And yet the split would prove a miracle for Thompson’s professional and private life, transforming her from north London luvvie to national treasure. Miserable, depressed, she would crawl to the computer in – it’s said – the same dirty dressing gown every day to complete the screenplay for Ang Lee’s film Sense and Sensibility (she went on to win a second Oscar in 1995 for it; she is the only person to have won Academy Awards for both acting and writing).
On set, she also found a new husband in the handsome Greg Wise; nearly 20 years later they are still going strong, and have a daughter Gaia and an informal adoptive son, Tindyebwa Agaba, a former Rwandan child soldier. Today, Bonham Carter is in a long-term relationship with Tim Burton, the filmmaker, while Branagh married Lindsay Brunnock, an art director, in 2003.
Thompson managed to utilise the pain at the death of her marriage in one of her most acclaimed performances – that of Karen in Richard Curtis’s Love Actually, who suspects her husband of infidelity. “I’ve had so much bloody practice at crying in a bedroom, then having to go out and be cheerful, gathering up the pieces of my heart and putting them in a drawer,” she once said.
Now, when questioned about Bonham Carter, she can even joke about it. Asked whether the situation had not been tricky because the two actresses seem quite similar, she replied: “Oh we are. Being slightly mad and a bit fashion-challenged. Perhaps that’s why Ken loved us both… Helena and I made our peace years and years ago.”
Of course, for most mortals, waiting 18 years to say anything about the break-up of a marriage – and then being generous about it – seems an impossible challenge. Who can blame Jennifer Aniston for taking to the pages of Vanity Fair and US Vogue to make clear her hurt and betrayal after Brad Pitt left her for Angelina Jolie? (Aniston lambasted her former husband as lacking a “sensitivity chip” and said that the fact the affair appeared to have happened on set before her marriage broke down was deeply distressing. “That stuff about how [Angelina] couldn’t wait to get to work every day? That was really uncool.”
Or, indeed, entrepreneur Tamara Mellon, who recently described her drug-addict ex-husband as “damaged goods”, who couldn’t manage to read a comic book, and that their relationship was “like being married to a child”?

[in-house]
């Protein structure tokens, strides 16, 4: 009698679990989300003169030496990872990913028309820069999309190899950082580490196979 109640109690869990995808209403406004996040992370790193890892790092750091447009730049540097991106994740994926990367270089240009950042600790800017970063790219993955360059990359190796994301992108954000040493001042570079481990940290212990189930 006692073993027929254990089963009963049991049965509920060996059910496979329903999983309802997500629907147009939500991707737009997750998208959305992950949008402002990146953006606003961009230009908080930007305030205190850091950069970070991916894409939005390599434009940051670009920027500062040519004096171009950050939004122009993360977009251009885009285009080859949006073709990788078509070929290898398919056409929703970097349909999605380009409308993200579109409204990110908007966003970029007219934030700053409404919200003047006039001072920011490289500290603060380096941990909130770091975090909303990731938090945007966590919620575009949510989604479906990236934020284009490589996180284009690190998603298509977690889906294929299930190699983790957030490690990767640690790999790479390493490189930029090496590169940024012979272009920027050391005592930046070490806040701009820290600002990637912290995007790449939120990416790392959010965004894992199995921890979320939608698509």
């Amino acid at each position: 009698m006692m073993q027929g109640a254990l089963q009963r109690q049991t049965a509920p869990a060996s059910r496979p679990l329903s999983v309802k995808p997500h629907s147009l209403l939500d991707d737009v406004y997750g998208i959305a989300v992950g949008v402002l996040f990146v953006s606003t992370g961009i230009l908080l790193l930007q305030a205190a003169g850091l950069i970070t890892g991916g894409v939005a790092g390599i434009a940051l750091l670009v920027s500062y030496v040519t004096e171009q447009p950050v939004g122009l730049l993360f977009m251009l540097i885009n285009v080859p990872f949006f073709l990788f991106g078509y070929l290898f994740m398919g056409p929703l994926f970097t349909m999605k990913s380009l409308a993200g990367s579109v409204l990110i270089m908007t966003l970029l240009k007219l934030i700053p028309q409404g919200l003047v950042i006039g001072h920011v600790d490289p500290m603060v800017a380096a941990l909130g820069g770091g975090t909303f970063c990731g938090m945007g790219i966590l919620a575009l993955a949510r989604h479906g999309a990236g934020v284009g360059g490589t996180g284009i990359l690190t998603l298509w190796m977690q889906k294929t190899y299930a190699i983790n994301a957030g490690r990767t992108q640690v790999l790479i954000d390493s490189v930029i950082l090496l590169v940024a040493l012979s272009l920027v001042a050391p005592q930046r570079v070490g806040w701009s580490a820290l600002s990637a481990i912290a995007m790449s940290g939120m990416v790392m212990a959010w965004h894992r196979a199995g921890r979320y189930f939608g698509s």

Jo Wood was humiliated by her Rolling Stone husband Ronnie – keeping him sober only to see him start a relationship with a 19-year-old when he was in his sixties – and promptly sold her story about him spending the kids’ school fees on a Rolex.
But however delicious revenge might seem at the time, who suffers in the end?
The problem is that you end up being forever linked to the ex you grew to loathe. Two decades on, how does Margaret Cook feel about her devastating remarks about former foreign secretary Robin Cook? He left her after an affair with his secretary, while she went on to publish a book detailing the shortcomings of their love life and the six alleged lovers he had taken, as well as detailing his alcohol consumption. She insists she did it to avoid being seen as a victim, but added earlier this year: “Revenge and vindictiveness have an immediate reward but no lasting benefit.”
Or what about Anthea Turner, who famously declared that “men don’t leave happy marriages” when Grant Bovey left his wife Della for her, only to find history repeating itself more than a decade on, when Bovey found another vivacious blonde to take up with?
It can even damage your professional life – French president François Hollande’s credibility has not fully recovered since late last year, when he found himself in the middle of a furious row on Twitter (where else?) between his current partner Valérie Trierweiler and his ex, Ségolène Royal. Monsieur Normale became an object of derision.
While for most it would be unthinkable to utter the words “wonderful woman” for the Other Woman – or indeed channel heartbreak into acclaimed rom-com performances – for those who can’t face the Thompson decision to button it, think only of these two words: Vicky Pryce. Her attempts to seek revenge on her husband Chris Huhne and his new lover Carina Trimingham ended up with both Pryce and Huhne disgraced and in prison.
Now that sounds like the beginning of an Oscar-winning screenplay – eh, Emma?